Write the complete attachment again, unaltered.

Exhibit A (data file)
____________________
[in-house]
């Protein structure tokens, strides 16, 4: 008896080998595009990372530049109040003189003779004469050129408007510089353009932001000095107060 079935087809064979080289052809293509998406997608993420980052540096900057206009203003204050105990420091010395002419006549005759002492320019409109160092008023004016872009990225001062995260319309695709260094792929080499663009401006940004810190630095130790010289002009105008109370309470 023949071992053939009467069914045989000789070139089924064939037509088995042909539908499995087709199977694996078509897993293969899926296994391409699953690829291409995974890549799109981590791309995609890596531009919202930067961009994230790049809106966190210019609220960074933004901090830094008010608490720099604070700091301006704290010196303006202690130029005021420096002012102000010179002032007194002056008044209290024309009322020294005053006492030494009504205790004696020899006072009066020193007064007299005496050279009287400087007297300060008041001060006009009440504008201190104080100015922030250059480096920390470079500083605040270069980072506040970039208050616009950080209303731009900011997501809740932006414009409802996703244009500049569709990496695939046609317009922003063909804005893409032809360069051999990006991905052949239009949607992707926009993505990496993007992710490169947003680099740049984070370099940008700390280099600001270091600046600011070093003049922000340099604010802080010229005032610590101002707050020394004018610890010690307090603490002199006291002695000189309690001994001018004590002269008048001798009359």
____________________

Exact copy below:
[in-house]
């Protein structure tokens, strides 16, 4: 008896080998595009990372530049109040003189003779004469050129408007510089353009932001000095107060 079935087809064979080289052809293509998406997608993420980052540096900057206009203003204050105990420091010395002419006549005759002492320019409109160092008023004016872009990225001062995260319309695709260094792929080499663009401006940004810190630095130790010289002009105008109370309470 023949071992053939009467069914045989000789070139089924064939037509088995042909539908499995087709199977694996078509897993293969899926296994391409699953690829291409995974890549799109981590791309995609890596531009919202930067961009994230790049809106966190210019609220960074933004901090830094008010608490720099604070700091301006704290010196303006202690130029005021420096002012102000010179002032007194002056008044209290024309009322020294005053006492030494009504205790004696020899006072009066020193007064007299005496050279009287400087007297300060008041001060006009009440504008201190104080100015922030250059480096920390470079500083605040270069980072506040970039208050616009950080209303731009900011997501809740932006414009409802996703244009500049569709990496695939046609317009922003063909804005893409032809360069051999990006991905052949239009949607992707926009993505990496993007992710490169947003680099740049984070370099940008700390280099600001270091600046600011070093003049922000340099604010802080010229005032610590101002707050020394004018610890010690307090603490002199006291002695000189309690001994001018004590002269008048001798009359």